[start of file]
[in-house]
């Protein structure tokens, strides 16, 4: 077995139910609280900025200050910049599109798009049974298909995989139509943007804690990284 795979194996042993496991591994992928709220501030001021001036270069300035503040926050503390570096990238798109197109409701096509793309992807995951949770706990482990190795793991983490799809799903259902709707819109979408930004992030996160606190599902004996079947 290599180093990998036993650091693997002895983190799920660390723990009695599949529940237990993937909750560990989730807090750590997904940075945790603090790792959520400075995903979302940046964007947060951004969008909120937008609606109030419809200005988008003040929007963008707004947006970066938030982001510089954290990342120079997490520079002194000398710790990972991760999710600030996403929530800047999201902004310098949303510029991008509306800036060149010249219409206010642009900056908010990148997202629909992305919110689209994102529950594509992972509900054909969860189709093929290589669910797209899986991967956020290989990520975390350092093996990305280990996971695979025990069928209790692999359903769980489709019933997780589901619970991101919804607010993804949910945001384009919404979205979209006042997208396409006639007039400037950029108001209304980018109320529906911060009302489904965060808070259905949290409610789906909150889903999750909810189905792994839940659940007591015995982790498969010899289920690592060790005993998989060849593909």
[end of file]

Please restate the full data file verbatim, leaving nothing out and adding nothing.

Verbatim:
[in-house]
């Protein structure tokens, strides 16, 4: 077995139910609280900025200050910049599109798009049974298909995989139509943007804690990284 795979194996042993496991591994992928709220501030001021001036270069300035503040926050503390570096990238798109197109409701096509793309992807995951949770706990482990190795793991983490799809799903259902709707819109979408930004992030996160606190599902004996079947 290599180093990998036993650091693997002895983190799920660390723990009695599949529940237990993937909750560990989730807090750590997904940075945790603090790792959520400075995903979302940046964007947060951004969008909120937008609606109030419809200005988008003040929007963008707004947006970066938030982001510089954290990342120079997490520079002194000398710790990972991760999710600030996403929530800047999201902004310098949303510029991008509306800036060149010249219409206010642009900056908010990148997202629909992305919110689209994102529950594509992972509900054909969860189709093929290589669910797209899986991967956020290989990520975390350092093996990305280990996971695979025990069928209790692999359903769980489709019933997780589901619970991101919804607010993804949910945001384009919404979205979209006042997208396409006639007039400037950029108001209304980018109320529906911060009302489904965060808070259905949290409610789906909150889903999750909810189905792994839940659940007591015995982790498969010899289920690592060790005993998989060849593909």